Teaching past, present and future

Forty years ago, Robert Service Senior Public School opened its doors to Scarborough students. Jack Rilley, dedicating his job to his students, has been there since day one.

Rilley, who is in his 45th teaching year, arrives at school at 6:30 every morning. He then prepares his classroom for his students and the upcoming day. However, none of this preparation is for his own personal satisfaction.

“I’m not here to impress people,” he says. “I’m here to do the best job I can for these students.”

Rilley says he is part of a team at Robert Service and all the work they do is for the benefit of the students. He has been the science teacher at Robert Service since 1971, which means he has taught every student who has attended the school. Sean Gray, 39, went to Robert Service from 1984 to 1986 and remembers students being excited to go to Rilley’s science class.

“First and foremost, he seemed to be everybody’s favourite teacher,” Gray says. “Everybody said it.”

Gray’s daughter, Rachel Foote, was also a student of Rilley’s. She said she thinks it’s amazing Rilley has been teaching for so long. Foote attended Robert Service from 2003 to 2005 and says Rilley was always open and willing to teach the class everything he knew about science. She says he made learning fun by allowing students to do experiments instead of just reading out of a text book.

“Knowing Mr. Rilley, teaching is his life and it’s nice to see teachers who are so dedicated to what they do,” she says. “Forty-five years in any one career is a long time. I think he’s definitely made a difference in his students’ lives.”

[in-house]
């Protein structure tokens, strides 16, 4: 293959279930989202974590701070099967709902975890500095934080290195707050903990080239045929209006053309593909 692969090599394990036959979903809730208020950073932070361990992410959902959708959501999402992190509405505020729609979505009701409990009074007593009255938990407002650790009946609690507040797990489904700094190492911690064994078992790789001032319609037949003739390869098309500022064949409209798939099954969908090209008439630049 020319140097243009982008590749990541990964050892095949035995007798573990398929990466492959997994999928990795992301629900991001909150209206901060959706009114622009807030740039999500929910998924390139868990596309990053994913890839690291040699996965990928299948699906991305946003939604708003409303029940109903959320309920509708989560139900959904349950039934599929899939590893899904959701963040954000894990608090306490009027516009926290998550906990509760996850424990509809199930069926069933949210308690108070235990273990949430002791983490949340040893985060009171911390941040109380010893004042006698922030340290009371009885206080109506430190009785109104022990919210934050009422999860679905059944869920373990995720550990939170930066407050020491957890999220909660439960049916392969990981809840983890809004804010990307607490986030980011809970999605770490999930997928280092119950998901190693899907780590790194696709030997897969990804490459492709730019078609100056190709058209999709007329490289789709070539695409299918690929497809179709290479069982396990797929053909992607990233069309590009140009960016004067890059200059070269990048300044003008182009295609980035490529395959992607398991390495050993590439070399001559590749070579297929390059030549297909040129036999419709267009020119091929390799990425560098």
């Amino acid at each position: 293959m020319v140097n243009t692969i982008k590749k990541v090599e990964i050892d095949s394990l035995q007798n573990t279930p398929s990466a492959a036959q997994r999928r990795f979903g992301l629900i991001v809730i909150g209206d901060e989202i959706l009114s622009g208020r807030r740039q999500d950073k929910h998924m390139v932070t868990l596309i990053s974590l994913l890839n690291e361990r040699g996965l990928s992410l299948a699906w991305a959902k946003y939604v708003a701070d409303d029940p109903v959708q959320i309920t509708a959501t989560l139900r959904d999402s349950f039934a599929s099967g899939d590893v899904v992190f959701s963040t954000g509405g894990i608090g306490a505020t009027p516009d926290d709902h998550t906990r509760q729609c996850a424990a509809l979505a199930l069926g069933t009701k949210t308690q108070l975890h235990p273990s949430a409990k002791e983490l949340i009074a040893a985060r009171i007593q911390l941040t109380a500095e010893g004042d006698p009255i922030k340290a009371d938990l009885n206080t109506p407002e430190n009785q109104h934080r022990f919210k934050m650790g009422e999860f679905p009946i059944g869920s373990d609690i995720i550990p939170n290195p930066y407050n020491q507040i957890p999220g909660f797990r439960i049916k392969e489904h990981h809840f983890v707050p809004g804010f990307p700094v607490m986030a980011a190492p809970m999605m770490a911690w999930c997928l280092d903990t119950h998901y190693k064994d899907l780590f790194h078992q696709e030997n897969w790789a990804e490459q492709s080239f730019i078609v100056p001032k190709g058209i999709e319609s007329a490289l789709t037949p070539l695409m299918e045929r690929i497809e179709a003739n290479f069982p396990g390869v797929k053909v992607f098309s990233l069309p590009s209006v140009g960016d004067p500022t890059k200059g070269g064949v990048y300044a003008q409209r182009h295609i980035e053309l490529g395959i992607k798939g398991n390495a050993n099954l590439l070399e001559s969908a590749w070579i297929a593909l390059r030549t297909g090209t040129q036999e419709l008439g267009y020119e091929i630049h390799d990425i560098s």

Rilley says although he has taught many generations of students, including parents and their children, he still treats each student as an individual.

“I don’t compare them to their brothers or sisters. I don’t compare them to their parents. Every person has their own individual qualities. I never say to them, ‘I taught your brother and he did this and he did that.’ I never do that,” he says.

Gray, a printer, remembers how differently Rilley treated him and his brother.

“I went through Service three years after my brother and he definitely remembered my brother,” Gray says. “I never noticed any comparison between the two of us.”

However, Rilley jokes about the many generations of families he has taught.

“I’ve taught some of the parents of my students now. I said, ‘When your grandparents come, it’s time for me to stop,” he says.

Foote, a Home Depot paint associate, says her most vivid memory of Rilley was on her first day of class.

“The first question he asked [the class] was if we believed in UFOs,” she recalls. “If yes, you stood on one side. If no, you stood on the other side of the classroom. If you said yes, he’d say ‘prove it.’ That was his catch phrase.”

Foote says she stood on the “yes” side of the classroom.

“(Rilley) went up to the first student and said, ‘prove it’ and then I hid behind somebody taller than I was because I had no comeback for that,” she says.

Rilley says it is his father who got him interested in science. They used to go to their cottage, where Rilley would identify trees and go fishing. As a result, a large part of his teaching is hands-on, giving students an opportunity to do science experiments, Rilley says. “When you have the chance to do something, as opposed to just reading about it, it tends to stick with you better,” Gray says.

According to Rilley, he helps his students because he wants them to be successful in life.

“I meet them all over the place, he said. “They stop me on the streets and thank me, but I don’t do it for that reason.”

Rilley says he teaches for the students, not for the recognition his teaching gets him. He says he knows his teaching career has to end eventually, but wants to teach for as long as he can.